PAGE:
Ώ παίδες Ελλήνων, ίτε ελευθερούτε πατρίδ' ελευθερούτε δε παίδας, γυναίκας, θεών τε πατρώων έδη,θήκας τε προγόνων νυν υπέρ πάντων αγών Forward, sons of the Greeks, liberate the fatherland, liberate your children, your women, the temples of your ancestral gods, the graves of your forebears: this is the battle for everything". Aeschylus
The Persians (Πέρσαι) is a tragedy by the ancient Greek playwright Aeschylus. It is the oldest surviving play in history. It is also notable for being the only extant Greek tragedy based on contemporary events.
It was produced in 472 BC along with three other plays, which do not survive, but which probably also had something to do with the Persian Wars. The first play, Phineas, was apparently about the mythological figure Phineas, who helped Jason and the Argonauts pass into Asia. The Persians was the second part. The play is especially notable in that it is the only surviving ancient Greek tragedy that is based on an actual historical event, namely the Battle of Salamis. That battle took place in 480 BC, only eight years before The Persians was performed. Aeschylus had participated in the battle, and it is likely that most of his Athenian audience had either fought in the battle or had been affected by it directly. Glaucus Potnieus, the third part, seems to have been about the Battle of Plataea of 479 BC. The fourth play, a satyr play, may have been about Prometheus.
The Persians takes place in Susa, the capital of Persia, and opens with the chorus (representing Persian nobles) and Queen Mother Atossa awaiting news of King Xerxes' expedition against the Greeks. This is an unusual beginning for a tragedy by Aeschylus; normally the chorus would not appear until slightly later, after a speech by a minor character. A messenger then arrives, delivering news of the defeat, the names of the Persian leaders who have been killed, and the relieving news that King Xerxes had escaped and is returning. Then he plunges into a graphic description of the battle and its gory outcome. The climax of the messenger's soliloquy is his rendition of the battle cry of the Greeks as they charged: "Forward, sons of the Greeks, liberate the fatherland, liberate your children, your women, the temples of your ancestral gods, the graves of your forebears: this is the battle for everything".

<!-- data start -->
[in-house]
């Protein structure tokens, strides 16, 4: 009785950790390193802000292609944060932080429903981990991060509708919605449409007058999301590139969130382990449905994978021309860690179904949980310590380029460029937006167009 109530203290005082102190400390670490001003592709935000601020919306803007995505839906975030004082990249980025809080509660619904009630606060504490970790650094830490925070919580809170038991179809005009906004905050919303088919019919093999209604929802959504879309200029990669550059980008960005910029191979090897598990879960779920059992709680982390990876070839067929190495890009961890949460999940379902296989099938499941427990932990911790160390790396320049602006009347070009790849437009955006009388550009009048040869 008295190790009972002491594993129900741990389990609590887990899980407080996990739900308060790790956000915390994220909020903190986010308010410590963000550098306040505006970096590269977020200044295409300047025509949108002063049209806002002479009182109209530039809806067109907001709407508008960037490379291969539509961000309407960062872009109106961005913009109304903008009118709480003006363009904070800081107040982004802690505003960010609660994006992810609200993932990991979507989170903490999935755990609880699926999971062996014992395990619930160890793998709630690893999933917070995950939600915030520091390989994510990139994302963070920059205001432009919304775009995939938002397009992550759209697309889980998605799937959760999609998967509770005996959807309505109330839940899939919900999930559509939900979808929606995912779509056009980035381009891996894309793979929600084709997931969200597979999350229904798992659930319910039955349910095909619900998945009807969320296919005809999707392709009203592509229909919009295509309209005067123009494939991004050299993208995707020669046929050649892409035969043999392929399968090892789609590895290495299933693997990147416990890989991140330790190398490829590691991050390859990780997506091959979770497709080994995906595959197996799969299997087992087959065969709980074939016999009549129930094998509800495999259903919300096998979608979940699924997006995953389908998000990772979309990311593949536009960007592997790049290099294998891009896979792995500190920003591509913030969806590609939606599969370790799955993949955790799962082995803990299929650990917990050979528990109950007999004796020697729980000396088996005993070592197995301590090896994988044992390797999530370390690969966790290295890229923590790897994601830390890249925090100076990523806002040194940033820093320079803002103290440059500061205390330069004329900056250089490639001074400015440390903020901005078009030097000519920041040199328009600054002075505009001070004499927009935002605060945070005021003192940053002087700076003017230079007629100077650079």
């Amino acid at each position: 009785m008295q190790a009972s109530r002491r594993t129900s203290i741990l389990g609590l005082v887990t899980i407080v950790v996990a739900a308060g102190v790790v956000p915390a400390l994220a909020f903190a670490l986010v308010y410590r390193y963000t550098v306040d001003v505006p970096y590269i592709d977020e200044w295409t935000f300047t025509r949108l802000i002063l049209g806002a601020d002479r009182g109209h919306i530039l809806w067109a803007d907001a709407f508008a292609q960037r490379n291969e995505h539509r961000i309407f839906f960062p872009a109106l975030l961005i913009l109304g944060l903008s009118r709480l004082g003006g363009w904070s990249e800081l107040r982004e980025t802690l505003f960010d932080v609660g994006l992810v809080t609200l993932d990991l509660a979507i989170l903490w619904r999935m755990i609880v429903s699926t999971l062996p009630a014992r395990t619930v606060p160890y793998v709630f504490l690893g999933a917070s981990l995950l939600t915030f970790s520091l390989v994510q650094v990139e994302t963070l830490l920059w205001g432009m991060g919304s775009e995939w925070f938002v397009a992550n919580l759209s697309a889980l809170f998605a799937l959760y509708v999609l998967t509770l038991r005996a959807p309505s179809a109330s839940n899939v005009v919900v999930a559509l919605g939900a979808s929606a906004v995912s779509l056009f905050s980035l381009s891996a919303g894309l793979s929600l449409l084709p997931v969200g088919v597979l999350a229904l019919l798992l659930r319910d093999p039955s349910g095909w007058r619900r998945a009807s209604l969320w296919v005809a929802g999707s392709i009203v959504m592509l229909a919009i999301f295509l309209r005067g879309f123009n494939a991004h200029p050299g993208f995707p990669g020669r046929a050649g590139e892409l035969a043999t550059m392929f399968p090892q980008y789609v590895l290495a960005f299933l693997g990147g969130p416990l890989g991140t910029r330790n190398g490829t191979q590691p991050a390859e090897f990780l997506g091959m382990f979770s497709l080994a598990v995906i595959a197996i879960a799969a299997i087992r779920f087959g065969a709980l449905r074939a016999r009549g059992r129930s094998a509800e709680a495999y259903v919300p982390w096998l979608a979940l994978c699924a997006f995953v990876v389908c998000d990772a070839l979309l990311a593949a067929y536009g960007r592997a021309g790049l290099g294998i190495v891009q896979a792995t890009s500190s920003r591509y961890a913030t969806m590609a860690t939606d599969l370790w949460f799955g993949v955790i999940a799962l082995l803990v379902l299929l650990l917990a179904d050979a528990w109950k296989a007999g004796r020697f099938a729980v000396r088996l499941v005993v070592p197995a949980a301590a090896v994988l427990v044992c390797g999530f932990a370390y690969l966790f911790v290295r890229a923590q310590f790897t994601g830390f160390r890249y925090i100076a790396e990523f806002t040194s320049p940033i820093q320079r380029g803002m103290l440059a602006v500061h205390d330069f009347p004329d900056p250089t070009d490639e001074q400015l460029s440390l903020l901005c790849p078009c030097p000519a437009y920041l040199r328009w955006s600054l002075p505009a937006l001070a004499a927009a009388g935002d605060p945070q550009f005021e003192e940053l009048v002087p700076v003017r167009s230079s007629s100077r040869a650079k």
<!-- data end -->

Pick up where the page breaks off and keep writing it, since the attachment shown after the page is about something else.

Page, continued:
Atossa then goes to the tomb of her dead husband Darius, who appears to her as a ghost, although he is ignorant of the defeat. The ghost of Darius (almost a unique occurrence in ancient Greek tragedy - the only other ghost known to appear on stage is in another play by Aeschylus, The Libation Bearers) goes on to explain that the Persians were defeated because of the hubris of his son, Xerxes, who constructed a bridge of boats across the Hellespont and by doing so offended the gods (by this, Aeschylus means that the gods, rather than Athens, were responsible for Athens' victory). The ghost of Darius also makes a reference to the Battle of Plataea, another Greek victory, probably foreshadowing the third play.
Xerxes, the tragic hero of the play, does not appear until the end. He has returned in defeat and in shame, and does not realize his own hubris was the cause of his defeat. The end of the play is filled with lamentations by Xerxes and the chorus. There is no peripeteia ("reversal of fortune"), as a tragedy would normally have - Xerxes is never portrayed as a king with a good fortune to be reversed. He does, however, realize the cause of his defeat (the anagnorisis), and ends the play more noble than when he entered.
Aeschylus was not the first to write a play about the Persians, as Phrynichus had written The Phoenissae in 493 BC. Phrynichus' play, which is lost, apparently mocked the Persians and celebrated the Greeks despite the Persian victory over the Ionian Revolt only one year before in 494 BC, and he was fined for producing the work. Aeschylus, on the other hand, mentions no Greek leaders at all and does not turn his play into propaganda. Instead, he wanted his audience to feel pity for the Persians, the enemy they had so recently defeated. What is amazing about the "Persians" is that in it, the earliest-surviving theatrical play, Aeschylus is already in full command of a playwright's skills: his praise of his city is subtle, his characters are shown respect and possess depth of nuance, and he shows himself the consummate master of creating dramatic tension and atmosphere even as he is talking about events entirely familiar to his audience.
Reception & legacy
The play (or, rather, all four plays) won the Dionysia festival in Athens in 479, and it was reproduced in Sicily in 467 BC (one of the few times a play was reproduced during the lifetime of the author). The version produced in 467 probably forms the basis of the surviving version, and may have been slightly different from the original. It was also later a popular play in the Roman Empire and Byzantine Empire, who also fought wars with the Persians.
The Ghost of Darius appearing to Atossa
Short Comments about the Persians
The Persians Modern Greek Translation
Medieval Greece / Byzantine Empire
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